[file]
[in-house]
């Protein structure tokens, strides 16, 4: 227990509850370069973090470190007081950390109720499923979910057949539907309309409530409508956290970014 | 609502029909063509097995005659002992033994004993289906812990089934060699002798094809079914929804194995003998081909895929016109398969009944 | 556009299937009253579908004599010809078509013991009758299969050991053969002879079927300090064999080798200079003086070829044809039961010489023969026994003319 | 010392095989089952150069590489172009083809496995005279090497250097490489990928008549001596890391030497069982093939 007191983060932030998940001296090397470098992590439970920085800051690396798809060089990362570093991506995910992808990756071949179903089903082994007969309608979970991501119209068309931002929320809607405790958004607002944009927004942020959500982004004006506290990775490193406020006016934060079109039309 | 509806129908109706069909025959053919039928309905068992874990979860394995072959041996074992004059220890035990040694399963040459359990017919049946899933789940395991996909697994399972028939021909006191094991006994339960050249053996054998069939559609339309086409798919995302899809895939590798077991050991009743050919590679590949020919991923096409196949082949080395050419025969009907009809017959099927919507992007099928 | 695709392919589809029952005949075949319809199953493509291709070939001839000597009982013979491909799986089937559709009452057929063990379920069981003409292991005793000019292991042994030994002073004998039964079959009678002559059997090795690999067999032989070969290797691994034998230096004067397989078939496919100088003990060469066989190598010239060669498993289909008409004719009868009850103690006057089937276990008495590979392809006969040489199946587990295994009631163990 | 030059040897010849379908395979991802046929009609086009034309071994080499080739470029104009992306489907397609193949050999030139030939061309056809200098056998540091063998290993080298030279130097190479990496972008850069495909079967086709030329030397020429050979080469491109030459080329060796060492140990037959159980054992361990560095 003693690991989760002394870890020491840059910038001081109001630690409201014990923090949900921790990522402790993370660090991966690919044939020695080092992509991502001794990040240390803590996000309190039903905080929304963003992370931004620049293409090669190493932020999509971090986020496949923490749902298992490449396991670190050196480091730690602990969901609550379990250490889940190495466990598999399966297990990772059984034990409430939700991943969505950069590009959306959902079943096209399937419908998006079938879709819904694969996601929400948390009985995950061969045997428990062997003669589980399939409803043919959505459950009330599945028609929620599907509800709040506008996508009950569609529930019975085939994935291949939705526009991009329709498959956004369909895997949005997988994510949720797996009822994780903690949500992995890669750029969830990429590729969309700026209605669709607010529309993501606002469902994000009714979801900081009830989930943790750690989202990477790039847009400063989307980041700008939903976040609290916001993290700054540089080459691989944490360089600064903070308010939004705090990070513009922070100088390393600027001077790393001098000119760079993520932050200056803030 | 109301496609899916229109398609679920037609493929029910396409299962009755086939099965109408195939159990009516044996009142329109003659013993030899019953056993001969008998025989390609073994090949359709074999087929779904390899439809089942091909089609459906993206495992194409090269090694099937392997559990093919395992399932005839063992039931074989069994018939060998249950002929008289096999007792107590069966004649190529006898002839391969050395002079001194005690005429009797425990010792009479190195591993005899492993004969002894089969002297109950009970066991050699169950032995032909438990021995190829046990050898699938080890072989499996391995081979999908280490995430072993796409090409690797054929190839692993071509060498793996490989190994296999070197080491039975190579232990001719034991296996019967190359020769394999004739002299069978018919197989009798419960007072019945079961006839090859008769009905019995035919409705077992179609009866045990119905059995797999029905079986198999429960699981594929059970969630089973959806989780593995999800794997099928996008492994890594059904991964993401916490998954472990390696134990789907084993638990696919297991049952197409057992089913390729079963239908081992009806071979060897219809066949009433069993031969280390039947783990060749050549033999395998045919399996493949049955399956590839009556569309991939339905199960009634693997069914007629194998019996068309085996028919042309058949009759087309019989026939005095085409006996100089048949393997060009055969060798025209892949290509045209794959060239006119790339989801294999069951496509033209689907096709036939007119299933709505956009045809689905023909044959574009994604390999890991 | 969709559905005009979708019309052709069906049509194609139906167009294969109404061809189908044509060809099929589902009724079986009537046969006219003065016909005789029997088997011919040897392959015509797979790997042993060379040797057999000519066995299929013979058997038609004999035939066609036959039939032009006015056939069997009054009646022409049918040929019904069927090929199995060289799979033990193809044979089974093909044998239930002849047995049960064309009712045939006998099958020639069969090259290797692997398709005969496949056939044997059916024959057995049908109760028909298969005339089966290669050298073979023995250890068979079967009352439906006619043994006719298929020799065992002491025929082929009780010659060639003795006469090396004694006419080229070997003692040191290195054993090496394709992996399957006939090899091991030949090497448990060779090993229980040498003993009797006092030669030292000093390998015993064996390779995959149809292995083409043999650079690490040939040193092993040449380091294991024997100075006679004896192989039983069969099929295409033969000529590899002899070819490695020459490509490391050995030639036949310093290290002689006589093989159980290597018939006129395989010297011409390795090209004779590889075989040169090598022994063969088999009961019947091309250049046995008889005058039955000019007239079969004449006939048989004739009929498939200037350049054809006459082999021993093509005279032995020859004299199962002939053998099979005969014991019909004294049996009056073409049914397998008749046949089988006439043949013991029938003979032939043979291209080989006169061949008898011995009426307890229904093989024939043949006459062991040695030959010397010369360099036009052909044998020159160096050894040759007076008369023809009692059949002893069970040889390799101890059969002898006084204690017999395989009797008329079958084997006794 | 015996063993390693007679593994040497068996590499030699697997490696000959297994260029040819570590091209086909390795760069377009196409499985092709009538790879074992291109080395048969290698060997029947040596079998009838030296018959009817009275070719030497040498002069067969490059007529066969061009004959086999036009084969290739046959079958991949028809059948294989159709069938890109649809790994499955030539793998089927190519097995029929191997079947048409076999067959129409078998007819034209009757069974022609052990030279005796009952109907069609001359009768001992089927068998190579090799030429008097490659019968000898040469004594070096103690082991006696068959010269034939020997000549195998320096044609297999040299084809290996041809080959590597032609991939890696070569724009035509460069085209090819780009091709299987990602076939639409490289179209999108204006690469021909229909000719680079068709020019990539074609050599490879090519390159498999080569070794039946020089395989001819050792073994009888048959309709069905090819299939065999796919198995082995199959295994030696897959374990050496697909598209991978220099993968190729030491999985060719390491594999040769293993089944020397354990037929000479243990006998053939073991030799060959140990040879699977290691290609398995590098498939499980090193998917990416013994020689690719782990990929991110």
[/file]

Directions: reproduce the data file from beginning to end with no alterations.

[in-house]
């Protein structure tokens, strides 16, 4: 227990509850370069973090470190007081950390109720499923979910057949539907309309409530409508956290970014 | 609502029909063509097995005659002992033994004993289906812990089934060699002798094809079914929804194995003998081909895929016109398969009944 | 556009299937009253579908004599010809078509013991009758299969050991053969002879079927300090064999080798200079003086070829044809039961010489023969026994003319 | 010392095989089952150069590489172009083809496995005279090497250097490489990928008549001596890391030497069982093939 007191983060932030998940001296090397470098992590439970920085800051690396798809060089990362570093991506995910992808990756071949179903089903082994007969309608979970991501119209068309931002929320809607405790958004607002944009927004942020959500982004004006506290990775490193406020006016934060079109039309 | 509806129908109706069909025959053919039928309905068992874990979860394995072959041996074992004059220890035990040694399963040459359990017919049946899933789940395991996909697994399972028939021909006191094991006994339960050249053996054998069939559609339309086409798919995302899809895939590798077991050991009743050919590679590949020919991923096409196949082949080395050419025969009907009809017959099927919507992007099928 | 695709392919589809029952005949075949319809199953493509291709070939001839000597009982013979491909799986089937559709009452057929063990379920069981003409292991005793000019292991042994030994002073004998039964079959009678002559059997090795690999067999032989070969290797691994034998230096004067397989078939496919100088003990060469066989190598010239060669498993289909008409004719009868009850103690006057089937276990008495590979392809006969040489199946587990295994009631163990 | 030059040897010849379908395979991802046929009609086009034309071994080499080739470029104009992306489907397609193949050999030139030939061309056809200098056998540091063998290993080298030279130097190479990496972008850069495909079967086709030329030397020429050979080469491109030459080329060796060492140990037959159980054992361990560095 003693690991989760002394870890020491840059910038001081109001630690409201014990923090949900921790990522402790993370660090991966690919044939020695080092992509991502001794990040240390803590996000309190039903905080929304963003992370931004620049293409090669190493932020999509971090986020496949923490749902298992490449396991670190050196480091730690602990969901609550379990250490889940190495466990598999399966297990990772059984034990409430939700991943969505950069590009959306959902079943096209399937419908998006079938879709819904694969996601929400948390009985995950061969045997428990062997003669589980399939409803043919959505459950009330599945028609929620599907509800709040506008996508009950569609529930019975085939994935291949939705526009991009329709498959956004369909895997949005997988994510949720797996009822994780903690949500992995890669750029969830990429590729969309700026209605669709607010529309993501606002469902994000009714979801900081009830989930943790750690989202990477790039847009400063989307980041700008939903976040609290916001993290700054540089080459691989944490360089600064903070308010939004705090990070513009922070100088390393600027001077790393001098000119760079993520932050200056803030 | 109301496609899916229109398609679920037609493929029910396409299962009755086939099965109408195939159990009516044996009142329109003659013993030899019953056993001969008998025989390609073994090949359709074999087929779904390899439809089942091909089609459906993206495992194409090269090694099937392997559990093919395992399932005839063992039931074989069994018939060998249950002929008289096999007792107590069966004649190529006898002839391969050395002079001194005690005429009797425990010792009479190195591993005899492993004969002894089969002297109950009970066991050699169950032995032909438990021995190829046990050898699938080890072989499996391995081979999908280490995430072993796409090409690797054929190839692993071509060498793996490989190994296999070197080491039975190579232990001719034991296996019967190359020769394999004739002299069978018919197989009798419960007072019945079961006839090859008769009905019995035919409705077992179609009866045990119905059995797999029905079986198999429960699981594929059970969630089973959806989780593995999800794997099928996008492994890594059904991964993401916490998954472990390696134990789907084993638990696919297991049952197409057992089913390729079963239908081992009806071979060897219809066949009433069993031969280390039947783990060749050549033999395998045919399996493949049955399956590839009556569309991939339905199960009634693997069914007629194998019996068309085996028919042309058949009759087309019989026939005095085409006996100089048949393997060009055969060798025209892949290509045209794959060239006119790339989801294999069951496509033209689907096709036939007119299933709505956009045809689905023909044959574009994604390999890991 | 969709559905005009979708019309052709069906049509194609139906167009294969109404061809189908044509060809099929589902009724079986009537046969006219003065016909005789029997088997011919040897392959015509797979790997042993060379040797057999000519066995299929013979058997038609004999035939066609036959039939032009006015056939069997009054009646022409049918040929019904069927090929199995060289799979033990193809044979089974093909044998239930002849047995049960064309009712045939006998099958020639069969090259290797692997398709005969496949056939044997059916024959057995049908109760028909298969005339089966290669050298073979023995250890068979079967009352439906006619043994006719298929020799065992002491025929082929009780010659060639003795006469090396004694006419080229070997003692040191290195054993090496394709992996399957006939090899091991030949090497448990060779090993229980040498003993009797006092030669030292000093390998015993064996390779995959149809292995083409043999650079690490040939040193092993040449380091294991024997100075006679004896192989039983069969099929295409033969000529590899002899070819490695020459490509490391050995030639036949310093290290002689006589093989159980290597018939006129395989010297011409390795090209004779590889075989040169090598022994063969088999009961019947091309250049046995008889005058039955000019007239079969004449006939048989004739009929498939200037350049054809006459082999021993093509005279032995020859004299199962002939053998099979005969014991019909004294049996009056073409049914397998008749046949089988006439043949013991029938003979032939043979291209080989006169061949008898011995009426307890229904093989024939043949006459062991040695030959010397010369360099036009052909044998020159160096050894040759007076008369023809009692059949002893069970040889390799101890059969002898006084204690017999395989009797008329079958084997006794 | 015996063993390693007679593994040497068996590499030699697997490696000959297994260029040819570590091209086909390795760069377009196409499985092709009538790879074992291109080395048969290698060997029947040596079998009838030296018959009817009275070719030497040498002069067969490059007529066969061009004959086999036009084969290739046959079958991949028809059948294989159709069938890109649809790994499955030539793998089927190519097995029929191997079947048409076999067959129409078998007819034209009757069974022609052990030279005796009952109907069609001359009768001992089927068998190579090799030429008097490659019968000898040469004594070096103690082991006696068959010269034939020997000549195998320096044609297999040299084809290996041809080959590597032609991939890696070569724009035509460069085209090819780009091709299987990602076939639409490289179209999108204006690469021909229909000719680079068709020019990539074609050599490879090519390159498999080569070794039946020089395989001819050792073994009888048959309709069905090819299939065999796919198995082995199959295994030696897959374990050496697909598209991978220099993968190729030491999985060719390491594999040769293993089944020397354990037929000479243990006998053939073991030799060959140990040879699977290691290609398995590098498939499980090193998917990416013994020689690719782990990929991110």